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In urging residents to get boosters, Honolulu’s mayor says: ‘We’re not out of this yet’

Healthcare leaders say they do expect hospitalizations to continue to rise in the next few weeks but they're not as concerned as they were with the Delta surge.
Published: Jan. 19, 2022 at 10:53 AM HST|Updated: Jan. 20, 2022 at 6:25 AM HST
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HONOLULU (HawaiiNewsNow) - Honolulu Mayor Rick Blangiardi once again urged residents to get a booster shot to protect themselves against Omicron, which continues to spread widely across the state.

“We’re not out of this yet,” Blangiardi said, at a news conference Wednesday.

Less than a third of Hawaii residents have received a third dose of the vaccine. That’s despite mounting science that the booster can protect against severe illness while two shots might prove less effective.

Blangiardi was joined Wednesday morning by several health care leaders, who also promoted booster shots to protect themselves ― and rapidly-filling hospitals.

“Being vaccinated and boosted may not stop you from getting infected,” said Healthcare Association of Hawaii President and CEO Hilton Raethel.

“However, being vaccinated and boosted will lessen the severity of the infection should you become exposed, it will reduce how transmissible you are, and it will dramatically reduce your potential of becoming seriously ill.”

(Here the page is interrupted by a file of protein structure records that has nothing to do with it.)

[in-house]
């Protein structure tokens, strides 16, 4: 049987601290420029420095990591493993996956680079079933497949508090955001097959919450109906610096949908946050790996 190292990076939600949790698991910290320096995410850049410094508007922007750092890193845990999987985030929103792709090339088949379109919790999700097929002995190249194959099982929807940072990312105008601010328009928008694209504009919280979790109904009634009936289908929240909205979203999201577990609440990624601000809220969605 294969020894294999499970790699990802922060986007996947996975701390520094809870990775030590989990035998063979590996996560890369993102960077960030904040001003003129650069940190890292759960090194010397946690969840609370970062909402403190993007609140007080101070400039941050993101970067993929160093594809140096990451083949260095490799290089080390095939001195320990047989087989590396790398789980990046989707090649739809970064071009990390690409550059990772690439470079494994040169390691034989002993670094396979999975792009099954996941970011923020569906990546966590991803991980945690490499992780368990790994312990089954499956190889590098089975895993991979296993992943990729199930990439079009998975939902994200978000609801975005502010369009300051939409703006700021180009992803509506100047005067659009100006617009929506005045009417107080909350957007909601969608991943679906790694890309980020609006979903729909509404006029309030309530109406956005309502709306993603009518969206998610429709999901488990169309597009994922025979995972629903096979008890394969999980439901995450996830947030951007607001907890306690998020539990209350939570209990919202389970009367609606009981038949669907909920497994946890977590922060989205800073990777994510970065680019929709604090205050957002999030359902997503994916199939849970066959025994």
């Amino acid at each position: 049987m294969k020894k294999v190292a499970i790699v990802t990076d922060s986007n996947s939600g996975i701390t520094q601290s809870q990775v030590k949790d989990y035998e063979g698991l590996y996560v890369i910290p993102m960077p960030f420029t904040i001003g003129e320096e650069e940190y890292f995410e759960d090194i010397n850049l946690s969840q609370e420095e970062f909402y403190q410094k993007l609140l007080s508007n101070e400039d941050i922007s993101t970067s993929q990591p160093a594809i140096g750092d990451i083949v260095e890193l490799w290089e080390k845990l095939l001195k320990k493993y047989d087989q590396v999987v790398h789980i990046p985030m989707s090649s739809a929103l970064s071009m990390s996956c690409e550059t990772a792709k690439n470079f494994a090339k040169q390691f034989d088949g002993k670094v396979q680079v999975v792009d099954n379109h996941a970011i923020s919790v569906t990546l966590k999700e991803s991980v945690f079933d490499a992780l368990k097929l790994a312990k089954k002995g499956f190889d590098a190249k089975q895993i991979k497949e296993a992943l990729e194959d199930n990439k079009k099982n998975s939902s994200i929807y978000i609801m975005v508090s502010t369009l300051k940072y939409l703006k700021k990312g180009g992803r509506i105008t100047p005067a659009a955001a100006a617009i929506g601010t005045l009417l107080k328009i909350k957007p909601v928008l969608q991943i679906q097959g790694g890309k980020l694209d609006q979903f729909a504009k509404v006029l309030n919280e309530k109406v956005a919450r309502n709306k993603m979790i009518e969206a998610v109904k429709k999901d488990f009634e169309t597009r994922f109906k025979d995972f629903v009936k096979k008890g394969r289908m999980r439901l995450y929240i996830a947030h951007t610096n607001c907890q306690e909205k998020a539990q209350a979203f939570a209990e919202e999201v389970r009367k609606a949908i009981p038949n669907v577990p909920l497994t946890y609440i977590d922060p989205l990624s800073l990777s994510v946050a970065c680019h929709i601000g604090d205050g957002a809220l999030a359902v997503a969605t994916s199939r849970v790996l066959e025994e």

Officials said today that there are nearly 2,000 workers quarantined or in isolation because of exposure to COVID-19.

The message come as Hawaii continues to see record COVID case counts although the experts believe Hawaii’s surge is close to hitting the peak.

“There are very early signs that we’re either at or approaching the peak of this curve,” said Ray Vara, Hawaii Pacific Health President and CEO.

“I think there’s a lot of reason for us to be hopeful that we’re going to see the other side of this in relatively short order,” Vara added.

The optimism comes from the relatively lower fatality and hospitalization rates compared to the Delta variant surge last summer.

“We have sufficient oxygen, ventilators or PPE, personal protective equipment. Our biggest challenge continues to be the adequacy of our workforce,” said Raethel.

Staffing shortages are one reason the Queen’s Medical Center’s West Oahu facility had to keep 90 beds closed, said Queen’s Health Systems President and CEO Jill Hoggard Green.

Another reason is the spread of the virus.

“If you have COVID, we won’t put someone in that room so that’s a blocked bed,” said Green.

At Kaiser Permanente, workers are having to fill in with double shifts to make up for shortages.

“I’ve never seen, in all my 40 years, staff take on so many extra shifts and doctors work so many extra shifts,” said Greg Christian, Hawaii market president of Kaiser Foundation Health Plan and Hospitals.

Staffing shortages impact everything from hospitals to schools, there is also a growing debate about whether the state and city should do more to rein in infections.

On Wednesday, U.S. Rep. Kai Kahele, D-Hawaii, said the state isn’t doing enough to stop Omicron.

He outlined a 10-point plan to address the crisis, which includes greater availability of testing, more restrictions for Safe Travels, and more access to high-quality masks.

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